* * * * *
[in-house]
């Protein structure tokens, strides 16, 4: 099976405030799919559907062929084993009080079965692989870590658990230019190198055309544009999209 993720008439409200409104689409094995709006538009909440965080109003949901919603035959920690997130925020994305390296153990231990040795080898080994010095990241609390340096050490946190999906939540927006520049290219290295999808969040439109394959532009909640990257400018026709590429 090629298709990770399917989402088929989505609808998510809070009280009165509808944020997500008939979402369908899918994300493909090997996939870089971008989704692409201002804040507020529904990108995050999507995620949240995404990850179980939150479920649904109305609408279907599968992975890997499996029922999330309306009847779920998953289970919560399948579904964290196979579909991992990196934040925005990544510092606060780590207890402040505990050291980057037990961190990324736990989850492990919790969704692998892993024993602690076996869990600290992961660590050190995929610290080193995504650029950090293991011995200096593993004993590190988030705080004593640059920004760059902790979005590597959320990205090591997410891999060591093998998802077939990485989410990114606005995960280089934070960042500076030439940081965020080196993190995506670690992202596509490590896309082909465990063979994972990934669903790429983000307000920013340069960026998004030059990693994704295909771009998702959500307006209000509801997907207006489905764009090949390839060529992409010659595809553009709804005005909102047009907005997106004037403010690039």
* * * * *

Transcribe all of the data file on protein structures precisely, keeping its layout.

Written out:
[in-house]
């Protein structure tokens, strides 16, 4: 099976405030799919559907062929084993009080079965692989870590658990230019190198055309544009999209 993720008439409200409104689409094995709006538009909440965080109003949901919603035959920690997130925020994305390296153990231990040795080898080994010095990241609390340096050490946190999906939540927006520049290219290295999808969040439109394959532009909640990257400018026709590429 090629298709990770399917989402088929989505609808998510809070009280009165509808944020997500008939979402369908899918994300493909090997996939870089971008989704692409201002804040507020529904990108995050999507995620949240995404990850179980939150479920649904109305609408279907599968992975890997499996029922999330309306009847779920998953289970919560399948579904964290196979579909991992990196934040925005990544510092606060780590207890402040505990050291980057037990961190990324736990989850492990919790969704692998892993024993602690076996869990600290992961660590050190995929610290080193995504650029950090293991011995200096593993004993590190988030705080004593640059920004760059902790979005590597959320990205090591997410891999060591093998998802077939990485989410990114606005995960280089934070960042500076030439940081965020080196993190995506670690992202596509490590896309082909465990063979994972990934669903790429983000307000920013340069960026998004030059990693994704295909771009998702959500307006209000509801997907207006489905764009090949390839060529992409010659595809553009709804005005909102047009907005997106004037403010690039």